I’m not sure what you mean by being too “politically correct”. What examples could you give?

    I’m not going to argue every point, Heather, because sometimes I get fired up and don’t type things out appropriately lol. Thank you, Jen, for your thoughts. If more parents thought the way you did, teachers would have the support they so desperately needed.

    • Heather
      August 4, 2011 at 10:08 am


      I don’t know about your job, but mine is not beyond assessment and review. As a consultant, I am subject to feedback – both negative and positive – from my peers, my boss, my colleagues and my customers. Teachers are no different.

      Some of the most influential people (from a positive perspective) in my life have been teachers. I have a graduate degree – and I didn’t do it for the piece of paper. I did it for the learning. I am very passionate about it.

      All I am saying is that we should apply the same energy in dealing with the substandard teachers as we do to supporting the great ones. I think that’s very fair…and common sense.

      Considerably more money is spent on education, per child, than it was 50 years ago. And the average high school graduate today does not possess the same body of knowledge of those 50 years ago. THAT is where my frustration is. I am not blaming it on the teachers. It is a system-wide problem that spans the community, schools, parents and children.

      I’m sorry you don’t agree. But that’s ok 🙂 We still live in a free country where we can exchange ideas.

      • August 4, 2011 at 10:36 am

        I agree that it is a system-wide problem, but comparing cost and body of knowledge to 50 years ago doesn’t fly with me.

        And I can’t agree that applying the same energy to bad teachers as supporting good ones is any solution. Much more important is understanding WHY our children are not doing well in school.

        I’ll share this article with you because I used think the same way you did and this has good examples of why I feel the way I do about our educational system.

        This cites MANY MANY studies concluding that children are not failing because of the very few bad teachers. In fact, only about 10% is attributed to ANY teacher, good or bad. I highly recommend anyone and everyone read this article and then research these studies. I have spent most of my adult life on this subject. It is my passion as an American and as a mother.

        • August 4, 2011 at 10:38 am

          I’d also like to discuss the politically correct comment and what you meant by that.

  4. michaelinLV
    August 4, 2011 at 9:28 am

    Adrianne, did you actually read Heather’s post? Where do you see the teacher bashing?

    • August 4, 2011 at 9:59 am

      Um, what? Of course I read it. Not one thing she said was in support of teachers. Wait, I’m sorry. There was this one, “And yes, there any many AWESOME educators out there. HOWEVER” That rhetoric is adding to the toxic environment that teachers are dealing with these days. No support. Pointing out what’s wrong with the system without pointing out what’s right with the people that are teaching our children. They are, in my opinion, THE most important people in our country. They do not make enough money and they do not get enough support. They are pushing uphill. Always.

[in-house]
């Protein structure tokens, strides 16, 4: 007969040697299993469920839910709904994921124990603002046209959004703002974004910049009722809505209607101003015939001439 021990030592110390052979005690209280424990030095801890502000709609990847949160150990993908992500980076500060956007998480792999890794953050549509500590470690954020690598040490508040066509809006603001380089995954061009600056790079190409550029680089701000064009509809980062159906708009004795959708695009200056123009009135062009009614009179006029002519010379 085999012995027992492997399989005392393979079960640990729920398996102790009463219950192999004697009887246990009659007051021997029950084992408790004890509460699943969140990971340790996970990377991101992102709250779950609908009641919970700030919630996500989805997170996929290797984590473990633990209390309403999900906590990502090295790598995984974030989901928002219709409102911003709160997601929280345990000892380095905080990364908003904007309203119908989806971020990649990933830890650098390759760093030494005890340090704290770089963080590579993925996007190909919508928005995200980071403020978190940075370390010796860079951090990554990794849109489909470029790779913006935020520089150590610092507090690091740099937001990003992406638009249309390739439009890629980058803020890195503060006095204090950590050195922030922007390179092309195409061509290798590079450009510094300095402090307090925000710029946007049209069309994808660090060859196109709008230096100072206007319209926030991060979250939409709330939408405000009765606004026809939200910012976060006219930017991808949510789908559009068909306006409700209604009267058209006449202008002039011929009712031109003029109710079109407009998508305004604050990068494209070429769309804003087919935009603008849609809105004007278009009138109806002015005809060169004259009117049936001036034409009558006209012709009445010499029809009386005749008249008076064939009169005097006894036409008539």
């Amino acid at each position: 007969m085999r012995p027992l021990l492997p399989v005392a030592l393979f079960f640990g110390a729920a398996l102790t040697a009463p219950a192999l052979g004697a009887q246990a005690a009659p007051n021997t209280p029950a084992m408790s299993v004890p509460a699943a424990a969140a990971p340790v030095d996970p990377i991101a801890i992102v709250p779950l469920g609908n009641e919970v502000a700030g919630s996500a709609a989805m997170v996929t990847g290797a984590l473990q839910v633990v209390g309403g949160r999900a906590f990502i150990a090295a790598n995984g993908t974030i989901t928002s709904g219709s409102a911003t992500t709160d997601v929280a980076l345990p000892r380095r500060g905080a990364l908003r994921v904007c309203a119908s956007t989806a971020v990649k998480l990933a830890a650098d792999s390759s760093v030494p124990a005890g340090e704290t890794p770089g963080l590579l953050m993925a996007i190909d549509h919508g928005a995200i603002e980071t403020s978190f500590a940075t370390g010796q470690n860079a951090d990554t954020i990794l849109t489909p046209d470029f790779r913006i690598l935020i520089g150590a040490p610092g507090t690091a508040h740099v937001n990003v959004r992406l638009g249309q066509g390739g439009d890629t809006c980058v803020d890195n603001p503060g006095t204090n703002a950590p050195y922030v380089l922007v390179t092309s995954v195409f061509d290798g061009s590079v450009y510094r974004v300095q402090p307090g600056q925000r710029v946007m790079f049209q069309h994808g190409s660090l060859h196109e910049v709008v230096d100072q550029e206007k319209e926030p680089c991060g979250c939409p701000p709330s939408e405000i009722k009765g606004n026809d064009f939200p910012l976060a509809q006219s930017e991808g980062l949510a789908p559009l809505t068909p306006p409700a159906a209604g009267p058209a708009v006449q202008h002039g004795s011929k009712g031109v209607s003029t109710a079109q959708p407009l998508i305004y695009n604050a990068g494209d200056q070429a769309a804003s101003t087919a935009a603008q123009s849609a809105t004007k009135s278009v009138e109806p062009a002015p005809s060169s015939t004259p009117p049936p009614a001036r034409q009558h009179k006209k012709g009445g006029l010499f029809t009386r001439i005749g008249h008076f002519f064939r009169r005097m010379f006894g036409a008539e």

Again, I’m not going to argue all of her points, because I have a feeling it’s fruitless, but I do want to know SPECIFICALLY what she means about political correctness.

      • michaelinLV
        August 4, 2011 at 12:49 pm

        You said she was bashing teachers, she clearly is not. To say “nothing she said is in support of teachers” is not equal to bashing. It would be like if my wife cooks dinner for us, and I do not comment on it one way or another, you would call that bashing.

        • August 4, 2011 at 2:40 pm

          Actually, the word “bashing” was never typed by me, if we’re nitpicking. 😉

  5. michaelinLV
    August 4, 2011 at 12:58 pm

    Let me add, I don’t have much disagreement with the original post. I do disagree with the assesment that kids go to school for free. Last I checked it was $7,700 per pupil in Rutherford County. But I understand the intent (you don’t have to cut a check at the front door for tuition).

    Instead of the “teachers have a tough job so appreciate them” theme, I would prefer a “teachers have a tough job so help them” theme. The best teachers in the world can’t make your kid study, that’s on the parents. I think a bad teacher can do more damage than a good teacher can do good. I don’t know if that makes sense. To use a sports theme, if you kid has a baseball coach who they hate, they may end up hating baseball alltogether. If they have a baseball coach that they like, they probably aren’t going to like baseball any more than when they started.

    • Jen Strange
      August 5, 2011 at 10:24 am

      I had the worst teacher on earth in 3rd grade. Luckily I was well behaved and a girl – she seemed to really dislike boys, especially the ones who weren’t “neat.” She would dump their messy desks out at their feet while screaming at them. It didn’t make me hate school. It made me hate HER. (This was 25 years ago, and strangely enough, she is now in a mental institution . . . )

      I feel very strongly about parental responsibility, and you’re right that parents are the ones who need to make a kid study (and get plenty of sleep and regular meals, etc.) I actually think all parents should teach their children to read before they send them to school, but that’s a whole ‘nother blog post LOL. I didn’t touch on all that in this particular entry, because I was just reflecting on one aspect of dealing with teachers – my main idea being to approach the relationship positively.

      Thanks for your thoughts.


  6. Jen Strange
    August 5, 2011 at 10:15 am

    I thought that I clarified my point about going to school for free when I added the caveat “i.e. you do not pay tuition.”

    What I mean is that as a family, you are not monetarily affected whether you send one child to school in the public system, or ten children to school. We all pay taxes into the city, state, and national governments, but when it comes to actually figuring out the logistics of sending your child to public school, you don’t have to set aside any amount to pay.

    Thanks for the comments.